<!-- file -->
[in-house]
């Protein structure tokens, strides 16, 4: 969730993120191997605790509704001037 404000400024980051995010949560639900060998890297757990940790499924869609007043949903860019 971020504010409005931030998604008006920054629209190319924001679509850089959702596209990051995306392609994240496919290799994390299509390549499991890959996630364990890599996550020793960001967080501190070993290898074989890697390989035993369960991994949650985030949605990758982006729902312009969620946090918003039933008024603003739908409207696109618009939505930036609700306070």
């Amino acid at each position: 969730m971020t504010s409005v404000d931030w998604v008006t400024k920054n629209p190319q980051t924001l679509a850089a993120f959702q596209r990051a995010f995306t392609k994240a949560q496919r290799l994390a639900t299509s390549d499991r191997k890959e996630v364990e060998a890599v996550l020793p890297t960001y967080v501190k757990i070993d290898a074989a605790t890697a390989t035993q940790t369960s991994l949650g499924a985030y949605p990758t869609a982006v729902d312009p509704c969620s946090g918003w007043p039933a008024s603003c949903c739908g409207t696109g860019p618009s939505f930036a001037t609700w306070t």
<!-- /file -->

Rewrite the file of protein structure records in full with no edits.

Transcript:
[in-house]
């Protein structure tokens, strides 16, 4: 969730993120191997605790509704001037 404000400024980051995010949560639900060998890297757990940790499924869609007043949903860019 971020504010409005931030998604008006920054629209190319924001679509850089959702596209990051995306392609994240496919290799994390299509390549499991890959996630364990890599996550020793960001967080501190070993290898074989890697390989035993369960991994949650985030949605990758982006729902312009969620946090918003039933008024603003739908409207696109618009939505930036609700306070």
């Amino acid at each position: 969730m971020t504010s409005v404000d931030w998604v008006t400024k920054n629209p190319q980051t924001l679509a850089a993120f959702q596209r990051a995010f995306t392609k994240a949560q496919r290799l994390a639900t299509s390549d499991r191997k890959e996630v364990e060998a890599v996550l020793p890297t960001y967080v501190k757990i070993d290898a074989a605790t890697a390989t035993q940790t369960s991994l949650g499924a985030y949605p990758t869609a982006v729902d312009p509704c969620s946090g918003w007043p039933a008024s603003c949903c739908g409207t696109g860019p618009s939505f930036a001037t609700w306070t």